His catalogue is small but displays a wide stylistic range. Major works include the powerful Chinese Symphony for voices and orchestra (1912-14), six string quartets, and an opera, The Tailor. Perhaps his most significant contribution are his songs. Van Dieren’s musical language is eclectic, ranging from complex polyphony and dense chromaticism to sheer sentimentality. Exemplars must include Schoenberg and Busoni, but certainly not the English pastoral school. Bernard Van Dieren died at Golders Green, London on 24 April 1936.

I am beholden to the liner notes in the preparation of this review.

The CD begins with the Six Sketches, op.4a completed in 1911. The notes explain that they are “thematically linked,” mainly polyphonic and atonal in style. It is not hard to hear the influence of Schoenberg here, especially his Piano Pieces, op.11 (1909), both in structure and impact. The Sketches balance wide ranging moods and dynamics: from being reflective to violent and from the enigmatic to the acerbic. The atonality leads to a gentle dissonance and a deep chromaticism. For their date they would have been interesting and probably challenging for British audiences. Despite their diverse moods, these are enjoyable and satisfying.

The Toccata bears little resemblance to any 19th /20th century virtuosic organ piece. Finished in 1912, it has similar atonal links with the Six Sketches. The liner notes explain that the “title is a misnomer” but “takes its leave from the Toccata form’s improvisatory roots.” I do not agree with Stephen Plaistow’s opinion that it is “rambling” but do feel it may overstay its welcome at just over 13 minutes (The Gramophone November 1983, p.656). It seems to present an ever evolving development of the opening material, in a subtle and not always obvious manner. There is certainly some imaginative pianism in these pages.

The final work on the first CD is the Tema Con Variazione which was premiered by Van Dieren’s wife Frida at the Wigmore Hall in 1927. It is far removed in style from the Sketches and the Toccata. This piece represents the composer’s later style and depends much more on tonality and traditional structures. The theme is very short and sweet, with 14 equally brief variations following. They are always full of interest. There is some beauty in these pages especially the gorgeous Variation XI “Dolce et distante.” Here and there the listener may find echoes of Debussy and even Delius. The Frenchman is particularly prominent in the concluding Con ultimo rapidita e brilliantemente. The liner notes do not mention that the Tema Con Variazione was dedicated to Arthur Bliss.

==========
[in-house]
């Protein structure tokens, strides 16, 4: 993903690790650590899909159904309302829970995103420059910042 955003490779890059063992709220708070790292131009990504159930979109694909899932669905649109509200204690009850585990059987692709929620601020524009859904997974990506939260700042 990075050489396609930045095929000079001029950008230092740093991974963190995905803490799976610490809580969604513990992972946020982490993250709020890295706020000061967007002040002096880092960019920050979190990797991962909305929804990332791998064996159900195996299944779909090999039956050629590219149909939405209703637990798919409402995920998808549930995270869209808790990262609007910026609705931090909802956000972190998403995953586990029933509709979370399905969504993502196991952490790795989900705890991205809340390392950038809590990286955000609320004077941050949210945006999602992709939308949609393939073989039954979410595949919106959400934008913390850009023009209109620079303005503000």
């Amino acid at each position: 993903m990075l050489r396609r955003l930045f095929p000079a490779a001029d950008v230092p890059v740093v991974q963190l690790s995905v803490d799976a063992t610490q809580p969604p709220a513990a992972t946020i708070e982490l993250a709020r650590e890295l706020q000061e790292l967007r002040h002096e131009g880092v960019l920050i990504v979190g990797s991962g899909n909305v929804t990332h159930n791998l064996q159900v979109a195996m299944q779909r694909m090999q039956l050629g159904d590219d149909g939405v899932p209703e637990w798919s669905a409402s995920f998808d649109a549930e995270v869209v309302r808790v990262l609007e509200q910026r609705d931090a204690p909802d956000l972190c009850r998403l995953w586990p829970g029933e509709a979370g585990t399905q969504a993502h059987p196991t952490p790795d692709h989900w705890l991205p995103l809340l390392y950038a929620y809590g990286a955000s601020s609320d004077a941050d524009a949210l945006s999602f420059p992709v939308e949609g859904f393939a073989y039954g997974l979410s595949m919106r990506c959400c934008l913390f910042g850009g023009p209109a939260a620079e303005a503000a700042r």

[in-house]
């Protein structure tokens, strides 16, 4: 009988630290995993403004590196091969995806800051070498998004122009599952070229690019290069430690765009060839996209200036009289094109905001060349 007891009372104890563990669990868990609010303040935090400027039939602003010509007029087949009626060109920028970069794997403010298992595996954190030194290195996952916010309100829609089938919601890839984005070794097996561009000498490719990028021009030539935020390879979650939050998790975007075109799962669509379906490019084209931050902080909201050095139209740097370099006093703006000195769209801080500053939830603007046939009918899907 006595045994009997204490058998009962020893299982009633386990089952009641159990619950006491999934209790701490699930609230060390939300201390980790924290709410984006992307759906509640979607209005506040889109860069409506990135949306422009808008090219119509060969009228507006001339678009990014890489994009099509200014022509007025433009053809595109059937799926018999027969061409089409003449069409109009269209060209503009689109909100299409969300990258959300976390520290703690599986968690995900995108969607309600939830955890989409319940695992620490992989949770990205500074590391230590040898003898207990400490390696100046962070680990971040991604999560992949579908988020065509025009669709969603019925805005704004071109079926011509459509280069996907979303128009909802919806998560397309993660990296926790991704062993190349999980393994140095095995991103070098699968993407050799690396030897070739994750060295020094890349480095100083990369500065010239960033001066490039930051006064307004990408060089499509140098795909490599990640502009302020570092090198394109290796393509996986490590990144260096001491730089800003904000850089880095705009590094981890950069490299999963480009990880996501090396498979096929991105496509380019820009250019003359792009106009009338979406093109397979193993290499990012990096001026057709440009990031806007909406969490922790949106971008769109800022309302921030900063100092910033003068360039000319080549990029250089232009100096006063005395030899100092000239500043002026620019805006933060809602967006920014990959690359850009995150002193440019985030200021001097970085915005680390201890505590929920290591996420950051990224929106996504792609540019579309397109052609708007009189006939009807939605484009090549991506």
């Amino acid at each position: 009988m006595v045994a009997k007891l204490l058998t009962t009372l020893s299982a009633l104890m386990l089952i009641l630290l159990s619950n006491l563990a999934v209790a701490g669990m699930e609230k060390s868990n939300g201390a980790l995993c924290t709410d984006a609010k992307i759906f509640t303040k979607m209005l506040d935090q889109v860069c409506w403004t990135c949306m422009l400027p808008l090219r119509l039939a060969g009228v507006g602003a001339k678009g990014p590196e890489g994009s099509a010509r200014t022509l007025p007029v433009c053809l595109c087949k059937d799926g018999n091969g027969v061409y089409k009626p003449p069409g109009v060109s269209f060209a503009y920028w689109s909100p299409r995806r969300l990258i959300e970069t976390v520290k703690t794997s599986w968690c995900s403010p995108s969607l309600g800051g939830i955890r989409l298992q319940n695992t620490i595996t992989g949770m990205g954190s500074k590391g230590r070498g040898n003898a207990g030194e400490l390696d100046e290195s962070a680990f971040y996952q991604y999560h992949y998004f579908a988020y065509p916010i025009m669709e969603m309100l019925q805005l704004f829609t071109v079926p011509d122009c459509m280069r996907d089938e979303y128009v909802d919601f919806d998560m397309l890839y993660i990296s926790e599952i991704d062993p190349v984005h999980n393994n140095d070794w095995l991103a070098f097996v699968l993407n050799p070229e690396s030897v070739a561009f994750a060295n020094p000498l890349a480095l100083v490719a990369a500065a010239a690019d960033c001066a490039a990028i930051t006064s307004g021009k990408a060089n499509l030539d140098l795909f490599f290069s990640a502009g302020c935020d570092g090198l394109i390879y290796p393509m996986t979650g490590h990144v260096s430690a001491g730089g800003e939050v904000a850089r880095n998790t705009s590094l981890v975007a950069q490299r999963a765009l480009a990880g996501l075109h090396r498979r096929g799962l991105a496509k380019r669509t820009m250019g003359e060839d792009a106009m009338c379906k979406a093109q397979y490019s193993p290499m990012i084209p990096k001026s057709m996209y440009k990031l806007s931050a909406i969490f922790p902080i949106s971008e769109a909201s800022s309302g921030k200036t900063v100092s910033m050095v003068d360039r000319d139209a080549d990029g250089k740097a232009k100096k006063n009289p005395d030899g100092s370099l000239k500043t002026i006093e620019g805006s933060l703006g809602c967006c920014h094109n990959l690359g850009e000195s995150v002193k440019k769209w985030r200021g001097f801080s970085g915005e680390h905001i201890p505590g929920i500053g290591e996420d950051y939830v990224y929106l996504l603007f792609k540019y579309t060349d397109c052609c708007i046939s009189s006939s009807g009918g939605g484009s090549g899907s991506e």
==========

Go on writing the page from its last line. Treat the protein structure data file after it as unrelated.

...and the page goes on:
The second CD begins with Van Dieren’s Three Studies, which were probably written in the early 1920s. Once again early Schoenberg and Berg seem to be the inspiration. I have not seen the score, but it does seem to be atonal and chromatic, without any sense of serialism. The original liner notes for the BMS edition suggest that these are more likely to be “studies from the composer’s, rather than a performer’s point of view.” Certainly, there is nothing cerebral or pedantic about these three quite lengthy pieces. In fact, they are typically quite relaxed, with only the final presto with “several distinct recurring themes, rushing arpeggios and vigorous octaves” stretching the pianist’s technique to a great extent. The second study is appropriately signed “Sostenuto romanticamente” – it lives up to its dynamic.

A different world is entered when the listener turns to the Netherlands Melodies. These twelve short numbers were written in 1917 and are piano adaptations of tunes heard by the young Van Dieren in Rotterdam. He has admitted there may be a “few bogus ones” such as a “brothel speech song” from Germany! I guess the difficulty with this collection is how to programme it. There is not enough depth to play the complete set at a recital, and I guess that excerpting might not be advisable, as some of the Melodies last for less than a minute.

I like the word “Pralinudettino”: I have never heard of it before. To give it its full title, Piccolo Pralinudettino Fridato was the composer’s last work for piano. It was penned in 1934 in celebration of his wife’s birthday. The sound word is a million miles away from Schoenberg which is difficult to describe, but maybe a kind of slightly surreal cocktail bar music. The present edition was edited by Ronald Stevenson.